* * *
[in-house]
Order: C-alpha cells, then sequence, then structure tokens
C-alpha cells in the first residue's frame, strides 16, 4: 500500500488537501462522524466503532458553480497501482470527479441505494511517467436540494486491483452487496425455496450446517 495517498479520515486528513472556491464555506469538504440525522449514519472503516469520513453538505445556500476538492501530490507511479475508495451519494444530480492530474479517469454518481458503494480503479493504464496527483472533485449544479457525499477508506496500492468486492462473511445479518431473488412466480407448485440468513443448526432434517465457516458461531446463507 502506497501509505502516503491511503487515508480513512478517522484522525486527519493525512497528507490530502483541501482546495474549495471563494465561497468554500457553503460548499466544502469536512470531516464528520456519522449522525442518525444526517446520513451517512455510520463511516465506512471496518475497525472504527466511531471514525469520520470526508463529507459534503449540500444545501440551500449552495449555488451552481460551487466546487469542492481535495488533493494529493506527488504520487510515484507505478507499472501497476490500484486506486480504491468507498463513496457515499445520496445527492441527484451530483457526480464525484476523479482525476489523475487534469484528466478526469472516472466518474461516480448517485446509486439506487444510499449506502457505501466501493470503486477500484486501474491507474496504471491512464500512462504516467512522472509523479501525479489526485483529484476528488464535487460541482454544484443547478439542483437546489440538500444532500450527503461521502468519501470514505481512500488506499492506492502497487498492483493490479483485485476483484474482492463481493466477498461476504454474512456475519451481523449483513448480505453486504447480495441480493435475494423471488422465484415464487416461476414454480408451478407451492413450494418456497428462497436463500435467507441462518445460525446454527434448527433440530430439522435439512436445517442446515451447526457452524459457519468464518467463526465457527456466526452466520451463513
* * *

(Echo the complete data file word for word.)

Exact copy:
[in-house]
Order: C-alpha cells, then sequence, then structure tokens
C-alpha cells in the first residue's frame, strides 16, 4: 500500500488537501462522524466503532458553480497501482470527479441505494511517467436540494486491483452487496425455496450446517 495517498479520515486528513472556491464555506469538504440525522449514519472503516469520513453538505445556500476538492501530490507511479475508495451519494444530480492530474479517469454518481458503494480503479493504464496527483472533485449544479457525499477508506496500492468486492462473511445479518431473488412466480407448485440468513443448526432434517465457516458461531446463507 502506497501509505502516503491511503487515508480513512478517522484522525486527519493525512497528507490530502483541501482546495474549495471563494465561497468554500457553503460548499466544502469536512470531516464528520456519522449522525442518525444526517446520513451517512455510520463511516465506512471496518475497525472504527466511531471514525469520520470526508463529507459534503449540500444545501440551500449552495449555488451552481460551487466546487469542492481535495488533493494529493506527488504520487510515484507505478507499472501497476490500484486506486480504491468507498463513496457515499445520496445527492441527484451530483457526480464525484476523479482525476489523475487534469484528466478526469472516472466518474461516480448517485446509486439506487444510499449506502457505501466501493470503486477500484486501474491507474496504471491512464500512462504516467512522472509523479501525479489526485483529484476528488464535487460541482454544484443547478439542483437546489440538500444532500450527503461521502468519501470514505481512500488506499492506492502497487498492483493490479483485485476483484474482492463481493466477498461476504454474512456475519451481523449483513448480505453486504447480495441480493435475494423471488422465484415464487416461476414454480408451478407451492413450494418456497428462497436463500435467507441462518445460525446454527434448527433440530430439522435439512436445517442446515451447526457452524459457519468464518467463526465457527456466526452466520451463513